How I Create: Q&A With Authors Dan Millman & Sierra Prasada

Sunday, December 15th, 2013

How I Create: Q&A With Authors Dan Millman & Sierra PrasadaI’m honored to feature both Dan Millman and Sierra Prasada for this month’s “How I Create” series. Millman and Prasada are the authors of the new book The Creative Compass: Writing Your Way From Inspiration to Publication.

In it, they feature five stages of creativity and combine their personal stories with sage insights from other writers and artists. (I shared their wise advice in my piece on creative cures for writer’s block.)

Below, they share a glimpse into their creative process along with surprising insights on cultivating creativity.

Creativity & Play: Artists & Authors Share Their Favorite Ways to Play

Thursday, November 14th, 2013

Creativity & Play: Artists & Authors Share Their Favorite Ways to PlayPlay isn’t just inherently fun — it’s also a powerful way to connect to our creativity, loosen routine and rigidity and spark new insights.

According to creativity coach Gail McMeekin, “Play brings us back to childhood when we were free to play with abandon and we were not afraid of being judged or criticized.”

When we’re able to reconnect to that blissful time, it helps us tinker with new ideas and make novel connections, she said.

Michelle Ward, a creative career coach, also views play as a window into our smaller selves. “Kids are the ultimate creativity cultivators, and we can really only tap into that as adults by playing.”

How I Create: Q&A With Author Barbara Abercrombie

Sunday, November 10th, 2013

How I Create: Q&A With Author Barbara AbercrombieBarbara Abercrombie is the author of one of my favorite books: A Year of Writing Dangerously: 365 Days of Inspiration & Encouragement.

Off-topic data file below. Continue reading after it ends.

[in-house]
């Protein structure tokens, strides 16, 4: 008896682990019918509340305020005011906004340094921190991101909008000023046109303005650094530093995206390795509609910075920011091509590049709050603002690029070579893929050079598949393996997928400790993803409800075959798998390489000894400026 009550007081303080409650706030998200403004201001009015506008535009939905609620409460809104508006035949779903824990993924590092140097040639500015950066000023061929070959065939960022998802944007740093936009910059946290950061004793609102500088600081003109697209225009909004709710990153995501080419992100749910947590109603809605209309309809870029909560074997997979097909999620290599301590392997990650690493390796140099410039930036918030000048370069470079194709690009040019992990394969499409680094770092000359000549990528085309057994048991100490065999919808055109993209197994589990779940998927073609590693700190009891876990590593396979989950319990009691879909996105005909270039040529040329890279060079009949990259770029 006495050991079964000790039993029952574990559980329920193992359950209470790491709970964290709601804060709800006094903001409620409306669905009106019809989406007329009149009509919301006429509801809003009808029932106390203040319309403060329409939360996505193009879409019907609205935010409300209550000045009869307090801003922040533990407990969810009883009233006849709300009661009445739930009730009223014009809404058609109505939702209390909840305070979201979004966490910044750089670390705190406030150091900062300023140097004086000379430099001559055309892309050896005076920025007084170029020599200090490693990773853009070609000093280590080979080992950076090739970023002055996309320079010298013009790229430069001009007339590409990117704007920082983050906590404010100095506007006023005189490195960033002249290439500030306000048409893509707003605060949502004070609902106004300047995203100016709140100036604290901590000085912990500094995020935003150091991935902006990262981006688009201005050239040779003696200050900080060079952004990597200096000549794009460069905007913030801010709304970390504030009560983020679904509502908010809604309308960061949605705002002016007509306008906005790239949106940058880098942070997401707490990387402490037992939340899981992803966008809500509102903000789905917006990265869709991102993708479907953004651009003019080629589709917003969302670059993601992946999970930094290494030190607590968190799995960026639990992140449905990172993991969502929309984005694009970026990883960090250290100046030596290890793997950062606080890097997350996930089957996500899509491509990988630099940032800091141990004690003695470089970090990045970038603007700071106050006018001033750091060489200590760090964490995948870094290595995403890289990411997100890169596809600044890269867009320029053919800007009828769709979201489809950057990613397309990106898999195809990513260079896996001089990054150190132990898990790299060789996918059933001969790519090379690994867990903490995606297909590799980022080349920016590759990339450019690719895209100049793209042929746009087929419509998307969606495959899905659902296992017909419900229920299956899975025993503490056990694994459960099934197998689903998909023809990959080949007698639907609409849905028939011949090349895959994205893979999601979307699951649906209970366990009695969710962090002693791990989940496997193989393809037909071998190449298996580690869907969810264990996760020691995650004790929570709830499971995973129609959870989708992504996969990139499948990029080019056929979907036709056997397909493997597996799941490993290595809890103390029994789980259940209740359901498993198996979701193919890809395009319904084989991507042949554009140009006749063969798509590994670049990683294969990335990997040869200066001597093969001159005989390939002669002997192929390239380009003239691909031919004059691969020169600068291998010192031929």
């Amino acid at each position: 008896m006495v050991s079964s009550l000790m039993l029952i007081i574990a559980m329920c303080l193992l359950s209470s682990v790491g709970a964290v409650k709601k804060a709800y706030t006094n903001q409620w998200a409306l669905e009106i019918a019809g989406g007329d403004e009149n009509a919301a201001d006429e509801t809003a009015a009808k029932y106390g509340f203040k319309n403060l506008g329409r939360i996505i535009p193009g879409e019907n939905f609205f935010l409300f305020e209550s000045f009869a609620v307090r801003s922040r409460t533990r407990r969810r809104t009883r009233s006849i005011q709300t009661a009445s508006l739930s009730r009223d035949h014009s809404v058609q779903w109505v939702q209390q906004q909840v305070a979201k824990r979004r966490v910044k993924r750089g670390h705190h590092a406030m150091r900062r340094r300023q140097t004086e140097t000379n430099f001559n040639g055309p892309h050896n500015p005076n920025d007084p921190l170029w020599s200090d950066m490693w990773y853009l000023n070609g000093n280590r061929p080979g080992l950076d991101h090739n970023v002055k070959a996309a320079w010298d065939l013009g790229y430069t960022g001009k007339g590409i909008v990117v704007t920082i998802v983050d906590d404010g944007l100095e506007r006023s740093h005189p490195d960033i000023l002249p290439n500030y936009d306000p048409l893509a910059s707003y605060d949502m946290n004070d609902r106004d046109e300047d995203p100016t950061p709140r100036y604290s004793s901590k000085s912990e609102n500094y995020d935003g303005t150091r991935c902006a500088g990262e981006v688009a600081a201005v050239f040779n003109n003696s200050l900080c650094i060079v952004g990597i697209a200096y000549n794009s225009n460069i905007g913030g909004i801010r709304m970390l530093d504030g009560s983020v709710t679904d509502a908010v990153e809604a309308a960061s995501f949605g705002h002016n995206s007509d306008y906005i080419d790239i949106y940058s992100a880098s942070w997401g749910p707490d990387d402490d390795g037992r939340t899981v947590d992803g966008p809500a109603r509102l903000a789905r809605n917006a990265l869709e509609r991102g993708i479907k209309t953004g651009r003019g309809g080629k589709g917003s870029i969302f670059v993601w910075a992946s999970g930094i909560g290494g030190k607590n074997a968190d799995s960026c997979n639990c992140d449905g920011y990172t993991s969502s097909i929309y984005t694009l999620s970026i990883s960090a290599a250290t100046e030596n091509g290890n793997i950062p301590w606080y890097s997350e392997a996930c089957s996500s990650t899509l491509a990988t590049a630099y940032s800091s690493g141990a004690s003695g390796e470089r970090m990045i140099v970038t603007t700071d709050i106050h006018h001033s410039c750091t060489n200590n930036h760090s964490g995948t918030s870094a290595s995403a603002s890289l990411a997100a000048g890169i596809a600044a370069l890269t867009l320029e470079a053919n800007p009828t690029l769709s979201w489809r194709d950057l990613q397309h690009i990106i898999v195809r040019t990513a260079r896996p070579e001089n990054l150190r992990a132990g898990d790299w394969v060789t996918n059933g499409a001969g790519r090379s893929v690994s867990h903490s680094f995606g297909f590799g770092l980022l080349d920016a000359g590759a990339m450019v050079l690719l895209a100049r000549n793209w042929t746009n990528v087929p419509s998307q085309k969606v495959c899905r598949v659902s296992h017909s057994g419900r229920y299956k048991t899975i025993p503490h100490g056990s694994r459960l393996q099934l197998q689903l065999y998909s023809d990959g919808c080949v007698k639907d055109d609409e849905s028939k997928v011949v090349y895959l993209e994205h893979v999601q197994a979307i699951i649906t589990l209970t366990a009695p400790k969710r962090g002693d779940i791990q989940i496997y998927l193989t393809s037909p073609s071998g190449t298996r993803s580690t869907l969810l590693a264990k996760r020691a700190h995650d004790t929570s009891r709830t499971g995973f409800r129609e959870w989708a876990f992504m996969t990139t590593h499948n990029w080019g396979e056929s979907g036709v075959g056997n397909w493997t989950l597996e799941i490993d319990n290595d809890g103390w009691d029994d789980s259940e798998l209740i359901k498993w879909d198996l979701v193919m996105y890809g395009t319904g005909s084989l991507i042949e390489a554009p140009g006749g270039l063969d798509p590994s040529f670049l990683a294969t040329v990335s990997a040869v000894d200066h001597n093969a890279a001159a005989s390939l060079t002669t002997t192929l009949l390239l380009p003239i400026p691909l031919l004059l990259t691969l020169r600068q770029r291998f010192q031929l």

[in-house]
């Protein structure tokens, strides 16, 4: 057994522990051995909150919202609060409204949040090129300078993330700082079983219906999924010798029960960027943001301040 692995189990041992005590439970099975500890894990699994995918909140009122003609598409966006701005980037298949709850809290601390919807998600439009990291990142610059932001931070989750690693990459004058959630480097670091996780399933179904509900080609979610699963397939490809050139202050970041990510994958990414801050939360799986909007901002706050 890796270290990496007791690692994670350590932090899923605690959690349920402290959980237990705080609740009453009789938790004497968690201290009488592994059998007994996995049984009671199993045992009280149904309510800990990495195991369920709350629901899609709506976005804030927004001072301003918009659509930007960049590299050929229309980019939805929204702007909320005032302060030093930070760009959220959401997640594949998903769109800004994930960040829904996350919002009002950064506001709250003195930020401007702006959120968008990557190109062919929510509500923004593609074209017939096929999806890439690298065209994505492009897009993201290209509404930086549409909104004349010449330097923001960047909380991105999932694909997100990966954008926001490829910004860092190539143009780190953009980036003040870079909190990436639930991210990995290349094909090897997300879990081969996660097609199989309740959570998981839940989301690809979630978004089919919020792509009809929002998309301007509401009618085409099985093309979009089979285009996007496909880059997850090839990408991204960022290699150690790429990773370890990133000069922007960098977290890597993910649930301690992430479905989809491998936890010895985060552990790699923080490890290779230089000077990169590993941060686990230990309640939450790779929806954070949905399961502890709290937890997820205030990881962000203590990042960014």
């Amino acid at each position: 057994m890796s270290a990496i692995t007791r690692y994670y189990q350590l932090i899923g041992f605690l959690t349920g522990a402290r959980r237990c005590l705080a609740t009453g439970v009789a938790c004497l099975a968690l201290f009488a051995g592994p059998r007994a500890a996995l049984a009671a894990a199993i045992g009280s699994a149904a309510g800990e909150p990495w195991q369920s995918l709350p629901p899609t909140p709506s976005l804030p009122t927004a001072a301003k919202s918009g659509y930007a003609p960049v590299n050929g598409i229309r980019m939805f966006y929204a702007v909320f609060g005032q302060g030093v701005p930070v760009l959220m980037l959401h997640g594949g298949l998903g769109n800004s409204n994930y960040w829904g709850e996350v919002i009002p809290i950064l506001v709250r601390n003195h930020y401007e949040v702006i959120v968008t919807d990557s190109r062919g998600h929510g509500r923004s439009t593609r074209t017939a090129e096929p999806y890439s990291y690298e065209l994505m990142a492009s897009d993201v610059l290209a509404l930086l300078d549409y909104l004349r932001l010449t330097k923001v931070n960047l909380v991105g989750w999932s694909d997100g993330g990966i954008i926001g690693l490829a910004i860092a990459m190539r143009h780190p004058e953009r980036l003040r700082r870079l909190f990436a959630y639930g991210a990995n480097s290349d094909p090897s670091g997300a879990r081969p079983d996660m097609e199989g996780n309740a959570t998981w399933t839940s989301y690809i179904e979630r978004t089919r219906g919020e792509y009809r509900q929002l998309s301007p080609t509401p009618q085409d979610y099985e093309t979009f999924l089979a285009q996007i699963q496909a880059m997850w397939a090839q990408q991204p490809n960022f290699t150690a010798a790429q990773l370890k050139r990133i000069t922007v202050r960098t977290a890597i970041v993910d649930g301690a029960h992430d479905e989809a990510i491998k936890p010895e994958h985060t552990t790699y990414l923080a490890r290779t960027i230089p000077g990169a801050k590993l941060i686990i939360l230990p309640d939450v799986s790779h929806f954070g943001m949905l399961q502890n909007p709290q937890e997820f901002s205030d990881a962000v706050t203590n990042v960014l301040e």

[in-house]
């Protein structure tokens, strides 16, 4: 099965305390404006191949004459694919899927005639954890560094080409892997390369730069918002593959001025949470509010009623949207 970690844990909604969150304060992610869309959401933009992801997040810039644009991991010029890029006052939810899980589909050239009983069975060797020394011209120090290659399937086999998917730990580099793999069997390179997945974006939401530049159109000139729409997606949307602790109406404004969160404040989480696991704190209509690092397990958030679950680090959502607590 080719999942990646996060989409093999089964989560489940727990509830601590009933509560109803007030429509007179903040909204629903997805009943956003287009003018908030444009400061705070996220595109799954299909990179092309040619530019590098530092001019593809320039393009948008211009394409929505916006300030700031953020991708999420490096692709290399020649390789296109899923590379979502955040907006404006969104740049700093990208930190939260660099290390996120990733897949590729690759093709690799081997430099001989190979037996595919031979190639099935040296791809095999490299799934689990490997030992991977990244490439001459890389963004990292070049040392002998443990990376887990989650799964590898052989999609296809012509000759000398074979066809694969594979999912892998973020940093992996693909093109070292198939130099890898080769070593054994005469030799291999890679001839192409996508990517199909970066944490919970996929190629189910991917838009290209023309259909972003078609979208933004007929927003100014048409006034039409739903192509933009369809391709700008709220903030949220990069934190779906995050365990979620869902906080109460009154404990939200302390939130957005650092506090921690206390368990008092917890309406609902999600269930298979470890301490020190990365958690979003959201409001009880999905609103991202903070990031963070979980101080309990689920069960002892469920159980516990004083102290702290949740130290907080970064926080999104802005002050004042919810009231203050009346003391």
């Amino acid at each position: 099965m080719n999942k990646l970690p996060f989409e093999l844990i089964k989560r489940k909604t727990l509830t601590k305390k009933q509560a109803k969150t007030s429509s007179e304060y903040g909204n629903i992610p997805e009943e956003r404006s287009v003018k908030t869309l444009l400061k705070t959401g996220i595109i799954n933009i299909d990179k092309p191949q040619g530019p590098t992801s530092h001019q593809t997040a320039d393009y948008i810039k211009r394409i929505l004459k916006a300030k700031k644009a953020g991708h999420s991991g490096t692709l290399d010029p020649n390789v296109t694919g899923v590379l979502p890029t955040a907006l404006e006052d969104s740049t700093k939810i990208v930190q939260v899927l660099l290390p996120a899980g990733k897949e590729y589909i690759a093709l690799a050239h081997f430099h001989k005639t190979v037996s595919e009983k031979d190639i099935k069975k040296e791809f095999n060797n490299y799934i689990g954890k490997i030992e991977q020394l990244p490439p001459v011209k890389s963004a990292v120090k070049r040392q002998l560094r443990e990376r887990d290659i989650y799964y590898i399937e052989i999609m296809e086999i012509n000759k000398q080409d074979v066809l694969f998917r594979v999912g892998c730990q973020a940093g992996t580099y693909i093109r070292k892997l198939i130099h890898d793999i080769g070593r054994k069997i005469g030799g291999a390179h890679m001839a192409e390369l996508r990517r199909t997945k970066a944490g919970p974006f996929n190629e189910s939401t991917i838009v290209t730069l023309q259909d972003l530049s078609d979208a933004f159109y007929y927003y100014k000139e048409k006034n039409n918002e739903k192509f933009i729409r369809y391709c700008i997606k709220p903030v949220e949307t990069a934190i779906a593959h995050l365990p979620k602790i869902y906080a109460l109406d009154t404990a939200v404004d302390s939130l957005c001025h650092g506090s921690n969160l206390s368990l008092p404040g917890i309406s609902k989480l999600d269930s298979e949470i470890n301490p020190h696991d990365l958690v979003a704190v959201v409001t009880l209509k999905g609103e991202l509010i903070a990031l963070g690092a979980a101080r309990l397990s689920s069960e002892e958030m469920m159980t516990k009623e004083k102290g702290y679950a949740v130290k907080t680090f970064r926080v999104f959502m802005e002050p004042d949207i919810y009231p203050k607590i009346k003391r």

It’s a tome of insight. This is the book you keep within arm’s length as you’re writing. The book you turn to when your brain feels empty, and you don’t think you’ll compose anything coherent, let alone helpful, ever again. It’s the book you grab for support, kinship and wisdom into the writing process.

This month I’m honored to feature Abercrombie in our series on creativity. Below, she reveals her inspirations and favorite resources; how she navigates potential obstacles to her creative process; her advice to readers; and much more.

5 Creative Cures for Writer’s Block

Saturday, November 9th, 2013

5 Creative Cures for Writer's Block It’s stressful when the words don’t come, when you’re sitting at your desk staring at the blinking cursor or the barren page. Minutes feel like hours. Hours feel like days.

Deadlines loom, and you’re still stuck and staring. A kind of dread begins building in your stomach and travels to your throat, and then peaks between your temples. It’s reminiscent of firecrackers exploding.

“Writer’s block, or any creative block, is really about fear,” according to Miranda Hersey, a writer, editor and creativity coach. The fear of not knowing where to start or we’re headed. The fear that we’re not good enough.